I grew up in a Christian home and it seemed like I was in church every time the doors were open. My sister and I were raised by loving parents and never went through a ‘rebellious phase”. And, from what I can remember, life was pretty good.
It wasn’t until my sophomore year in high school that I started to realize how hard it really can be to have hope. My aunt had twin baby boys born prematurely, Justin and Jordan. Justin passed away not long after he was born, before most of my family could meet him. Jordan came home with a breathing machine for support until he could start breathing on his own. My aunt would bring Jordan over to my parent’s house every day and I would look forward to playing with him before I had to get my homework done. One day, I got home and Jordan wasn’t there. My mom told me that he was having some complications with his breathing machine and had to be rushed to the hospital. A few hours later, we found out that he had passed away. This was the first time I had experienced that type of pain; the type of pain that numbs you. Shortly after, my family lost my aunt from cancer and then my grandmother. I felt trapped in my emotions.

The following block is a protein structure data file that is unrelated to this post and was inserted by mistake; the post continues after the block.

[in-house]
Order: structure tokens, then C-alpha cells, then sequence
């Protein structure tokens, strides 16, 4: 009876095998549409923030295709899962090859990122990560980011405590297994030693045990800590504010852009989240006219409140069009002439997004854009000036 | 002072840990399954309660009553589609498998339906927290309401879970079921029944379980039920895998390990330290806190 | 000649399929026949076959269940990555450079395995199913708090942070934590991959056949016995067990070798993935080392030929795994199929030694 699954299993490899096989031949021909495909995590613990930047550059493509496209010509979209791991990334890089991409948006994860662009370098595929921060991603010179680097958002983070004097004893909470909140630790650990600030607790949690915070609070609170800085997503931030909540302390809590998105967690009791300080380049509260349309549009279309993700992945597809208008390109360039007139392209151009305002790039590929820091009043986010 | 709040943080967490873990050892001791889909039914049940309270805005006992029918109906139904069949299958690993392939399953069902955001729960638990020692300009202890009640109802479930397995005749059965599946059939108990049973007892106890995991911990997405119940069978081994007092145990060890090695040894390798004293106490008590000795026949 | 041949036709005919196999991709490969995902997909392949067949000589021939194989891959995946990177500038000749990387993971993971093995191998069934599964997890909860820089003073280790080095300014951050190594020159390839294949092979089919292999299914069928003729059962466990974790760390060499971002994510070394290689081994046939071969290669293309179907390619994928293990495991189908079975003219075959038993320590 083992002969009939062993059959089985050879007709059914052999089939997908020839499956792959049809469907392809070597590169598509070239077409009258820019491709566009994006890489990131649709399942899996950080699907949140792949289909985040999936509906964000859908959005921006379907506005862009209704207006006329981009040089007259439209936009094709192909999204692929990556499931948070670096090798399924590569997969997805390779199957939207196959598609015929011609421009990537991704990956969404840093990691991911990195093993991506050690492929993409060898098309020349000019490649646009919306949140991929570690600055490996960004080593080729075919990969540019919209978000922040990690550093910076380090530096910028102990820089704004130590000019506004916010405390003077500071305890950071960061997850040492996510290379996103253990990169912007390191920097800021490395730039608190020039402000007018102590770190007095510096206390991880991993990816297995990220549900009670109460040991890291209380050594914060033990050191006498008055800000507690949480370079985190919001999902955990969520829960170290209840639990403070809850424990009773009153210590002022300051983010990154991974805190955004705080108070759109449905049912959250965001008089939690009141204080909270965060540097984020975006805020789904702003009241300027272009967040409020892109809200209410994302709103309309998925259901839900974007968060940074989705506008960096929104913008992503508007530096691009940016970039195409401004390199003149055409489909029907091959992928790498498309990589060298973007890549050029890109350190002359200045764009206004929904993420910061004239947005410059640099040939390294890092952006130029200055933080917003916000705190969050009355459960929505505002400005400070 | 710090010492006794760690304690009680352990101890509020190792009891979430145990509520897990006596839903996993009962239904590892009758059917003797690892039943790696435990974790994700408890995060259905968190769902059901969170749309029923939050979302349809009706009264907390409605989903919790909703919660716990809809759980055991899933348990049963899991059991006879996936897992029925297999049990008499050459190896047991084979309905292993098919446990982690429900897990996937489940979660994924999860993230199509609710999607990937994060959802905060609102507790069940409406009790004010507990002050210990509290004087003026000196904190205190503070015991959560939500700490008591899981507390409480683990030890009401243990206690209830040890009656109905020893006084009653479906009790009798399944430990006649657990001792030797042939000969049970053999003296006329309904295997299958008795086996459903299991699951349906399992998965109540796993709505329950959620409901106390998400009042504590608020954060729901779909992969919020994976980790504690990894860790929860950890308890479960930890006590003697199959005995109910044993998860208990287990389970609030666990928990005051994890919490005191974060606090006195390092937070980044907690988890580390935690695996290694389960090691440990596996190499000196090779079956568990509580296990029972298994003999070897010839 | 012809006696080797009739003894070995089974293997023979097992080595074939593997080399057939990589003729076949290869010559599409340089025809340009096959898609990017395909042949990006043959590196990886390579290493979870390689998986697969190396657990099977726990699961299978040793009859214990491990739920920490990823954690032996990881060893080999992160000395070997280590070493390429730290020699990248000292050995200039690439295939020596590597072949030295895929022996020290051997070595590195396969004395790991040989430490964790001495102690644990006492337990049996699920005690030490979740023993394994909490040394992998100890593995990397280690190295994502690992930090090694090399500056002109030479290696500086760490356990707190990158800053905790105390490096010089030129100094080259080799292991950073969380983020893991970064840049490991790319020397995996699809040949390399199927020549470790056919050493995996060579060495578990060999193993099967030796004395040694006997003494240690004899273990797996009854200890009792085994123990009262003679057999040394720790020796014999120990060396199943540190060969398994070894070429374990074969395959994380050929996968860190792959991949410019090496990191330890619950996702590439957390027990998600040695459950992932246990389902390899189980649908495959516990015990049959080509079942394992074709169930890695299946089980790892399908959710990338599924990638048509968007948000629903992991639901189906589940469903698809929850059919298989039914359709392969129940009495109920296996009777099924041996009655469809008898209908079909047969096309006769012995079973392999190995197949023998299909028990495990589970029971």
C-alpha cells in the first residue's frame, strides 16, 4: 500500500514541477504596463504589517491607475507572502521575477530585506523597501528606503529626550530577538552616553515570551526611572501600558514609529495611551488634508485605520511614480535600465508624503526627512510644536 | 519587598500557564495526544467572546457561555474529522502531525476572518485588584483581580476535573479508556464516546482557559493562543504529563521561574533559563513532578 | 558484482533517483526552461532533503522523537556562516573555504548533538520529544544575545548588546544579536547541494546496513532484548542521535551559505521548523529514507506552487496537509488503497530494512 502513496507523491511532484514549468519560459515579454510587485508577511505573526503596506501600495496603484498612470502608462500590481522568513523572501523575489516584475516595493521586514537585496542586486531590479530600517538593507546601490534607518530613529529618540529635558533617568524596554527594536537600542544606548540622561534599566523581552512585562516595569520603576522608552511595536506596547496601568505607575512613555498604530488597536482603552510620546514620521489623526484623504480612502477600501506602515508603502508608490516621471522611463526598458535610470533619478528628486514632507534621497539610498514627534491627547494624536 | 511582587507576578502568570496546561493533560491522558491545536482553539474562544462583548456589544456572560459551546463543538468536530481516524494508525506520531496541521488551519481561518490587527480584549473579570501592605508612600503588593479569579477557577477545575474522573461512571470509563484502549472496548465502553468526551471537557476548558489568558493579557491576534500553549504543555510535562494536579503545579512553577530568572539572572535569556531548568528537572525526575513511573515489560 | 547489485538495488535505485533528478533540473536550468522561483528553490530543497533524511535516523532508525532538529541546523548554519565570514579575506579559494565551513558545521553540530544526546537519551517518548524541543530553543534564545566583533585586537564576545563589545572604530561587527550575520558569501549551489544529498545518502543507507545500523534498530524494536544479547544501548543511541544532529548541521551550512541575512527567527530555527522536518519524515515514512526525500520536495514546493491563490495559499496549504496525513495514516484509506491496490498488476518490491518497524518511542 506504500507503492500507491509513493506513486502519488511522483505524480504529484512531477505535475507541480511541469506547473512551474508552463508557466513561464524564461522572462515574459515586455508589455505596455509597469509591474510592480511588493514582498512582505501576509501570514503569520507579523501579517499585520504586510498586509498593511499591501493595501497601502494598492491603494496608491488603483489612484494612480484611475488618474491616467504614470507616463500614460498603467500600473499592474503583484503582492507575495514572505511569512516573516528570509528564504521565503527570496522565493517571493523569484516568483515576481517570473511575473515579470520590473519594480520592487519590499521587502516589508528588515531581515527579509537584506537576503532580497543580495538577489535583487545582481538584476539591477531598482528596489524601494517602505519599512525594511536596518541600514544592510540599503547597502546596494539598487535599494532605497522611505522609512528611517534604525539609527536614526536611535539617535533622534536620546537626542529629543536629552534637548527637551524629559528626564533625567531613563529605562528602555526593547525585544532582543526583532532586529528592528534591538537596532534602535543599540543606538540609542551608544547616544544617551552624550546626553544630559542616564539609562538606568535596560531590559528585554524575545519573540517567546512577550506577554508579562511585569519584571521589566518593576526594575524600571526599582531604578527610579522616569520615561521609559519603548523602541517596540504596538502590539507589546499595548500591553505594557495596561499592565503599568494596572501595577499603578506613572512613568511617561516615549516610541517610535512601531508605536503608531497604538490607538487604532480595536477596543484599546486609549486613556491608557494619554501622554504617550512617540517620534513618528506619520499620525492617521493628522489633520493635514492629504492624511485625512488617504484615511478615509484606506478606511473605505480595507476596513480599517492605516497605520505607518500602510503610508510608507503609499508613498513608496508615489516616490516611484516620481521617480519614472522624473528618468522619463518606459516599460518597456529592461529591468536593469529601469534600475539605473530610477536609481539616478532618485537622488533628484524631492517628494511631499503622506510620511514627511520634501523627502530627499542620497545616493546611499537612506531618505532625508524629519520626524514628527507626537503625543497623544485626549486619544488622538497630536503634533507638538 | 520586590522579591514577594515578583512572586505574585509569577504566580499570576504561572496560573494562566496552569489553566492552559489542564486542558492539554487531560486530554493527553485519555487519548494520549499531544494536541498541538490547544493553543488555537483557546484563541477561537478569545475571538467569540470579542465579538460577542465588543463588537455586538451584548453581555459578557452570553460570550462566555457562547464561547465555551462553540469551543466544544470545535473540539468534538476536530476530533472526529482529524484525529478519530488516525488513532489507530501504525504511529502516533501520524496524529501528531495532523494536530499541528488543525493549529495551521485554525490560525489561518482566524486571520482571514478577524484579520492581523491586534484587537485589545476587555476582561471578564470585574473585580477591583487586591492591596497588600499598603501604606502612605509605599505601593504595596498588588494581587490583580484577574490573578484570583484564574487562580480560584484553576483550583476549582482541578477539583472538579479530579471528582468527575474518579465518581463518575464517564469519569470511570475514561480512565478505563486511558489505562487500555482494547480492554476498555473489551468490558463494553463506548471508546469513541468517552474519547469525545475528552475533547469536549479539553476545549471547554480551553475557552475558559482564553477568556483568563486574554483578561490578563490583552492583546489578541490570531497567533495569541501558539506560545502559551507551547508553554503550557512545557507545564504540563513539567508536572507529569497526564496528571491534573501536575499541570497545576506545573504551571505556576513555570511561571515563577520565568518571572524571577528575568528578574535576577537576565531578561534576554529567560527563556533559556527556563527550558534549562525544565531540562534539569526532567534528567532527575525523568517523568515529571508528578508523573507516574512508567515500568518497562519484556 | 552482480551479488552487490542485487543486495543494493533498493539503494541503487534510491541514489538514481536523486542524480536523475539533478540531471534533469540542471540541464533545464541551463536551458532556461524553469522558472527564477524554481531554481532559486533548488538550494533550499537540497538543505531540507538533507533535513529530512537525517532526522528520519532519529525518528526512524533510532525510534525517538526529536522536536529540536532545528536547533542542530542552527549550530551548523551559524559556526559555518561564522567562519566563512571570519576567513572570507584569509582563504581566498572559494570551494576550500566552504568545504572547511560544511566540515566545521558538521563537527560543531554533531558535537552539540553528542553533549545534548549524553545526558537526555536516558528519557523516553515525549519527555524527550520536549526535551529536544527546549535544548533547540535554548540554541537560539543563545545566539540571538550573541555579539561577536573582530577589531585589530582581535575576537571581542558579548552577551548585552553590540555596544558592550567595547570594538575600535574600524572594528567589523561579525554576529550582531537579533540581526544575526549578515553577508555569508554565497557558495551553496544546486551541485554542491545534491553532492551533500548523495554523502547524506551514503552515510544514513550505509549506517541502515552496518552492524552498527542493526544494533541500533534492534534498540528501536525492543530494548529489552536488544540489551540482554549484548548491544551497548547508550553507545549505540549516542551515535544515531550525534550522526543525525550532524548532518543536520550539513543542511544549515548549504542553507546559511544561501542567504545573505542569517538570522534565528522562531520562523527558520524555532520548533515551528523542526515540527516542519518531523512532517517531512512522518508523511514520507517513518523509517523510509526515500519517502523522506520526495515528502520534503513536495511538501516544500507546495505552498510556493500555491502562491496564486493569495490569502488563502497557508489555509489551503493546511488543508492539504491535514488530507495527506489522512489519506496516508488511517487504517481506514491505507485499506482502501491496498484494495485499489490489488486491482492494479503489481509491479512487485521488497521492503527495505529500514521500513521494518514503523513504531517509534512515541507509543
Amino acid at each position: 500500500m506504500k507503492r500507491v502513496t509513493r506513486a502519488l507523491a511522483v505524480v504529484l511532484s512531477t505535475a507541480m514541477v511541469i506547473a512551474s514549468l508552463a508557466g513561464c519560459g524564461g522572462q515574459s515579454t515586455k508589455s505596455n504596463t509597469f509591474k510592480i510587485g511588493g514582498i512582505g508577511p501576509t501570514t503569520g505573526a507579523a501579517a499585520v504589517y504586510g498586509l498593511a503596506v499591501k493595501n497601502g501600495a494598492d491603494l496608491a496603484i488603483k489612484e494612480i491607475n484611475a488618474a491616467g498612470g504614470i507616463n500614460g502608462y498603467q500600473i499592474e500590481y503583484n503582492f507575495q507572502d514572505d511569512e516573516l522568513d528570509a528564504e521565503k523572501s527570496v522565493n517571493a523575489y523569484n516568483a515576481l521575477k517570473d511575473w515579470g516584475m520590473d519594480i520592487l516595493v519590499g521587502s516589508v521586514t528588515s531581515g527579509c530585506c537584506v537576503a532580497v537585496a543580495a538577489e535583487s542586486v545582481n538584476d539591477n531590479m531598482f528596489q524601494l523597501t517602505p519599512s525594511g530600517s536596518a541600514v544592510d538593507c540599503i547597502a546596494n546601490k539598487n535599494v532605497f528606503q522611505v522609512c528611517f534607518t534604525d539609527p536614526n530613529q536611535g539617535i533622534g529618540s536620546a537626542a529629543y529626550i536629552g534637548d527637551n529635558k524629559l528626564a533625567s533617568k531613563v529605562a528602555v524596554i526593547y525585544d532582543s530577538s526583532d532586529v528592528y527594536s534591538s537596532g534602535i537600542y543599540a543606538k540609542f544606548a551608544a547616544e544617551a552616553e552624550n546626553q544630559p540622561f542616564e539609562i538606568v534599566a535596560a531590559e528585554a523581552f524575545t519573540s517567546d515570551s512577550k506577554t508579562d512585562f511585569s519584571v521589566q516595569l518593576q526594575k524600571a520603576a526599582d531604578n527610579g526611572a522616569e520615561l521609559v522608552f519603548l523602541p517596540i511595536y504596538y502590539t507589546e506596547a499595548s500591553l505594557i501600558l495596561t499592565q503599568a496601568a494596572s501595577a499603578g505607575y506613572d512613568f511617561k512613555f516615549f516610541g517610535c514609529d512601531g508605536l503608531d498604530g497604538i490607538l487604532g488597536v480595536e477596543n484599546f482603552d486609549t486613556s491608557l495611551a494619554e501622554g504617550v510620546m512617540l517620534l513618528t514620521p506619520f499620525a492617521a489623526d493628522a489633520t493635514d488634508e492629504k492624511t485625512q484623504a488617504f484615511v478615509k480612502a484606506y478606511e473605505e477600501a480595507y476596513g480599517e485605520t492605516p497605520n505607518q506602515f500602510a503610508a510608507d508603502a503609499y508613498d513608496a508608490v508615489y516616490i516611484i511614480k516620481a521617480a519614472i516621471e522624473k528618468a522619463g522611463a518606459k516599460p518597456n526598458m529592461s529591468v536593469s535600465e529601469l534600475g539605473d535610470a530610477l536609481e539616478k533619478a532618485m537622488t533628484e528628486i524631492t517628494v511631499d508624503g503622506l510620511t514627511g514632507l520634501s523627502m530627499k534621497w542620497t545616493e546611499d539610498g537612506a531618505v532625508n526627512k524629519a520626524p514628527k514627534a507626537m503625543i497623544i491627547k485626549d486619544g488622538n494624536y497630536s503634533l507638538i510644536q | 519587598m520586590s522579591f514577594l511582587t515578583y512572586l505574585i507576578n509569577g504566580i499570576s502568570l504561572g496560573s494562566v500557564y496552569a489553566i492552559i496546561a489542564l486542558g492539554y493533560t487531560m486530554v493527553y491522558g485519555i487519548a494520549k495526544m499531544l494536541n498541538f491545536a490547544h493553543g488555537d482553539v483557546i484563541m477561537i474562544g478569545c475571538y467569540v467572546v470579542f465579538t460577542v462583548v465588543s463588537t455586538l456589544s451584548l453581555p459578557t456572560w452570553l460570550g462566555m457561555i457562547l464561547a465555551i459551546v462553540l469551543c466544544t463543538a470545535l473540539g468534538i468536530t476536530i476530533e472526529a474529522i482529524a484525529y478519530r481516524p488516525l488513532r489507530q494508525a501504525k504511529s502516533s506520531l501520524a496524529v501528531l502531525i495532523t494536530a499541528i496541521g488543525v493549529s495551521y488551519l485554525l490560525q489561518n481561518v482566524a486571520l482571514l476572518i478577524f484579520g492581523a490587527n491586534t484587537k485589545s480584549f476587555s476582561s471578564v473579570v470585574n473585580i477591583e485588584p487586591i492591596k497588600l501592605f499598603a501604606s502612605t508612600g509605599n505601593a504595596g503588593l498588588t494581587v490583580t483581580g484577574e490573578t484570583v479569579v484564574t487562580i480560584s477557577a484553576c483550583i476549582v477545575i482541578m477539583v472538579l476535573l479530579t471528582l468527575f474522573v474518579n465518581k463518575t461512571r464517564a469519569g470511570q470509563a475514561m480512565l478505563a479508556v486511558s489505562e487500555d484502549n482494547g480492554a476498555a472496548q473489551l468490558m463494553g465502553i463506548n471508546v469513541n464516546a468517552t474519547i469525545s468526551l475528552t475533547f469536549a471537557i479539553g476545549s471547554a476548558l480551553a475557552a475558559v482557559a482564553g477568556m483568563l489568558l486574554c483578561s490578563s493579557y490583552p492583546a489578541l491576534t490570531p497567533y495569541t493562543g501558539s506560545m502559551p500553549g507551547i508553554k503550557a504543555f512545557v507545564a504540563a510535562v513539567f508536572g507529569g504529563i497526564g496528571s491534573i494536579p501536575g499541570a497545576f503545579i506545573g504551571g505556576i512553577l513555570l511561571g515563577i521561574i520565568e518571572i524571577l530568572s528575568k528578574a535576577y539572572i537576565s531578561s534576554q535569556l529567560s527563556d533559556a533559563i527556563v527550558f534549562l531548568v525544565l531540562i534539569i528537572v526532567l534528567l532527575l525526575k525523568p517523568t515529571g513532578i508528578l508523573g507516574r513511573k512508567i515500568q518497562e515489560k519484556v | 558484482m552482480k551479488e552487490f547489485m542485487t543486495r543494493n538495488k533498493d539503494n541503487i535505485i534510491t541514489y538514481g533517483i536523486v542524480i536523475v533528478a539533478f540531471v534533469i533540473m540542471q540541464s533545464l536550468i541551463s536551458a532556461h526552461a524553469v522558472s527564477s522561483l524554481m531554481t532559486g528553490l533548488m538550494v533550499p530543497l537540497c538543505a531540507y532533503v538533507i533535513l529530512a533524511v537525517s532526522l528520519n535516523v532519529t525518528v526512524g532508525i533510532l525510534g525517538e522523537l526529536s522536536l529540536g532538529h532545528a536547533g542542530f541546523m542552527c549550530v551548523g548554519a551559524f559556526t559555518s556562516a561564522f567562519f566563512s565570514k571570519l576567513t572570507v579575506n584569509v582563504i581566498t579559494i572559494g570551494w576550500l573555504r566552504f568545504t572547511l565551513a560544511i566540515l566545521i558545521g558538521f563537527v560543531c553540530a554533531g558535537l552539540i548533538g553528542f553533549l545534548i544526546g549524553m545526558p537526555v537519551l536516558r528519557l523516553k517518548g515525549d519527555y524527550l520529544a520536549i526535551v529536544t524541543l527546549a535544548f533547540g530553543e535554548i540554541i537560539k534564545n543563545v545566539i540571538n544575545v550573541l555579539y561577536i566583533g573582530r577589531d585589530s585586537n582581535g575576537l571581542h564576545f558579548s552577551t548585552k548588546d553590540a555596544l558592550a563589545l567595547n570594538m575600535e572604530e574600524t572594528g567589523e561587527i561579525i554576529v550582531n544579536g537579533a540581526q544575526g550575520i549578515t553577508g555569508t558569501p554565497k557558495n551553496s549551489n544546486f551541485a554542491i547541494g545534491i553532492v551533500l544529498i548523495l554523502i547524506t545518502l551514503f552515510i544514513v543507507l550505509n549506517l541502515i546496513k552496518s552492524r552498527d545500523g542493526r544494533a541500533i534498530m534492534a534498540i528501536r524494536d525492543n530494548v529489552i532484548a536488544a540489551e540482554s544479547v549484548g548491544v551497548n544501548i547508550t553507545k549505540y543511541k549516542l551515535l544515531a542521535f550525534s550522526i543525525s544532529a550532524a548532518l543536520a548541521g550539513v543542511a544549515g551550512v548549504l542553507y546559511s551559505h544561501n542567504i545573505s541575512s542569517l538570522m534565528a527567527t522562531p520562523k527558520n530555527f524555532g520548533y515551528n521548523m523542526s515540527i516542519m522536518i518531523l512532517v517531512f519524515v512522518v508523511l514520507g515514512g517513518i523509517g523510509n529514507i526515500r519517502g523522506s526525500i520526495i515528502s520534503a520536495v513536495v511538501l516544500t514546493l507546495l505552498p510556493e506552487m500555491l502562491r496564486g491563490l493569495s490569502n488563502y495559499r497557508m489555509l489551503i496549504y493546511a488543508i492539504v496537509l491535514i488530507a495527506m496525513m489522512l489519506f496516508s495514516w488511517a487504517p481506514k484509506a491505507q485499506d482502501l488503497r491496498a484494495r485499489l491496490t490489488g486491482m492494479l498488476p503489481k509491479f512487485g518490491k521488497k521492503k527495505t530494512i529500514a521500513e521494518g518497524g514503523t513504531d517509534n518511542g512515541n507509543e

I needed vision.
After college, I worked as a Resident Director at my Christ-centered alma mater. I got to oversee a dormitory with 118 women and I loved every minute of it. I also got to serve as the Director of Diversity Student Programming. I was pretty confident that I was going to work my way up the ladder and eventually retire from my university.
The summer before my third year as a Resident Director, our university went through a major transition and we had an entirely new administration. It felt like the carpet was pulled from beneath me and I wasn’t sure how to fall. I failed to mention, that while I was working at my alma mater, I was also working part time as a College and Discipleship Pastor at my church. This is important to mention because the new administration made their doctrinal beliefs very clear: Women couldn’t be pastors.
I needed vision.
“The hymn ‘Be Thou My Vision‘ has its origins almost fifteen hundred years ago in Ireland. We believe that it was written by the sixth century Irish poet, Dallán Forgaill, also known as St. Dallán. Monks chanted his poetry, and someone much later used it as the basis for this hymn.
We believe that St. Dallán lost his sight, which inspired the first line, “Be Thou our vision.’ Legend has it that he recovered his sight after writing a poem praising St. Colomba.
The hymn is a prayer—a prayer that Christ will be our vision—our best thought—our presence—our light”
Prayerfully, I’ll have an opportunity to elaborate on the stories I shared above in the future. However, I wanted to share those stories because they remind me of the pivotal moments in my life when Jesus stepped in and became my vision.
The older I get, the more I realize that God uses the hard stuff to push us to Him. He uses the heartache to refocus our eyes and to bring our attention to what He sees. And He’s so good at seeing the beauty in everything.
hear, hear my lamentations;
Timely is the cry of woe
of this miserable wretch.
O heart of my heart,
whate’er befall me,
O ruler of all,
be thou my vision.”